Russia, China Warned on Piracy
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WASHINGTON -- Rampant intellectual property theft in China and Russia is undermining the free trade policies of the Bush Administration, U.S. Sen. Orin Hatch (R-Utah) said today.
As a Chinese trade delegation prepares for a Washington summit with officials of the United States Trade Representative (USTR), Hatch spoke at a Senate Judiciary subcommittee hearing on piracy with a clear message to Beijing and Moscow.
"Various analyses indicate that piracy levels in many sectors are close to or exceed 90 percent in China," Hatch said. "In Russia, overall losses to copyright-related industries have continued to increase and are, in my opinion, at unacceptable levels."
For proof, Hatch pointed to a recent USTR report that placed China on the United States' Priority Watch List for intellectual property theft. Beijing joined Russia and 12 other trading partners that Washington says are not effectively protecting or enforcing intellectual property rights (IPR).
According to the Business Software Alliance (BSA), software piracy in the Asia-Pacific region cost manufacturers close to $8 billion in 2004. Worldwide, losses due to software piracy were estimated at more than $32 million.
The BSA puts piracy rates in China at 90 percent and Russia at 87 percent.
BSA President Robert Holleyman told the Senate panel that in 1996 China was the world's sixth largest market for personal computers and the 26th largest for software. Today, China is the second largest market for personal computers but is still only 25th in software.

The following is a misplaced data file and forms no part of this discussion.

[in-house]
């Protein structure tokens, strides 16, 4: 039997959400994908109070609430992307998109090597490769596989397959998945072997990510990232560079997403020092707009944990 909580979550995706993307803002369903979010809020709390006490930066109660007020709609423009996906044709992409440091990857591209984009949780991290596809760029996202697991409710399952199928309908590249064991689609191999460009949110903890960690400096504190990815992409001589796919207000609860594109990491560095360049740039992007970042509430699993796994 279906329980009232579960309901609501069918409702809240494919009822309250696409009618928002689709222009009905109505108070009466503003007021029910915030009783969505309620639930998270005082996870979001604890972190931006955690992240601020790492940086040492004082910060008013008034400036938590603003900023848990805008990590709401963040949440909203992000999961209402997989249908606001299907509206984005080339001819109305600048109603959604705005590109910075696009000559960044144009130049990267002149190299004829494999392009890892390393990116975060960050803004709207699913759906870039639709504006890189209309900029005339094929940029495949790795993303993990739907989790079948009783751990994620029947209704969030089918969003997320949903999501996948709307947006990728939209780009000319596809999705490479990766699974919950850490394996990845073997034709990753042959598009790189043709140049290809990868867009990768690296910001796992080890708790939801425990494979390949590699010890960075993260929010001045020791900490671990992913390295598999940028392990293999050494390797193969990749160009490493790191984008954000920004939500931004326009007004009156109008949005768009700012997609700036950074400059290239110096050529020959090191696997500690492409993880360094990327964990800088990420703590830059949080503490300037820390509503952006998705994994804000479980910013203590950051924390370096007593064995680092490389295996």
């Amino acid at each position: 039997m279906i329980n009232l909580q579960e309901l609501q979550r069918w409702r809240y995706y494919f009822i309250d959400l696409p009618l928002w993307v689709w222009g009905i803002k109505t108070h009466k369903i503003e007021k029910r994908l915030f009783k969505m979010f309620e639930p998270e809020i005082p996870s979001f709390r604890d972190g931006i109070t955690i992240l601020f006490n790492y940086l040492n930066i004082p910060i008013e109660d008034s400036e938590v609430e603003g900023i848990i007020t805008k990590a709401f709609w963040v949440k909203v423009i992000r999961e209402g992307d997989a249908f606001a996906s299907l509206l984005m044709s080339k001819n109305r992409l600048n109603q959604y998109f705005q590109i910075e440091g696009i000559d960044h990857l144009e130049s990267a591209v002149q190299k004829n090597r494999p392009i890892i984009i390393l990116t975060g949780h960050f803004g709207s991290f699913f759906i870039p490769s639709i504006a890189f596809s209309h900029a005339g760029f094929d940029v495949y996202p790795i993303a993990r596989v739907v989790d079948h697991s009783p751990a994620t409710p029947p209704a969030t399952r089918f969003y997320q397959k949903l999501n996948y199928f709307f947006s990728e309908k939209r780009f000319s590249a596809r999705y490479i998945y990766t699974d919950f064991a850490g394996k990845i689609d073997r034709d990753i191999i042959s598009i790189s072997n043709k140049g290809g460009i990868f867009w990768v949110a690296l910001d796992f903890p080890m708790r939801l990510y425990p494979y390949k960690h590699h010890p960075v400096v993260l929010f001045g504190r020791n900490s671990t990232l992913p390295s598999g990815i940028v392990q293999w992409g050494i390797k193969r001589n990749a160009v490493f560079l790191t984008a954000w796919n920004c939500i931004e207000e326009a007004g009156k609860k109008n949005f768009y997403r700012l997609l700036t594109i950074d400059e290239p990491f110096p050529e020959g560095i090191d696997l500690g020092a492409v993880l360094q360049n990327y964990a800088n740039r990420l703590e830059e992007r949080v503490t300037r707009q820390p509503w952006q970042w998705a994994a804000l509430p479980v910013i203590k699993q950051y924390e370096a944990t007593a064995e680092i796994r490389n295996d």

"This growing gap between hardware and software sales is the inevitable consequence of a market that does not respect intellectual property rights or reward the significant investment required to develop and market innovative software products," he said.
Holleyman characterized the situation in Russia as "mixed," noting recent cooperation by Moscow in drafting new anti-piracy laws. Internet piracy, though, remains unchecked.
"Internet piracy is one piracy challenge in Russia where industry efforts have met with little success in the past few years," Holleyman said. "The business software industry faces a persistent problem of pirated software promoted and sold all over the world using unsolicited e-mail advertisements and delivered via mail order."
"A well-connected, sophisticated Russian criminal network in Moscow," Holleyman claimed, runs these "spam and scam" operations.
Mary Beth Peters, Register of Copyrights at the Library of Congress, added that "sketchy" information indicates a "series of rumored ties" between pirating operations and terrorist organizations.
"Among many problems in Russia is the fact that, of the pirated goods that are confiscated by law enforcement, 70 percent get returned to the market," Sen. Patrick Leahy (D-Ver.) noted. "Meaningful enforcement needs to involve more than a revolving door."
In his opening comments, Hatch cited an oft-used phrase about the former Soviet Union's negotiating style: "What's mine is mine and what's yours is negotiable," he said.
Hatch warned that if China or Russia attempts to adopt that view, "I can assure you that public support for U.S. trade agreements will be undermined."
He added, "There will be strong resistance from and appropriate action taken by -- members of Congress."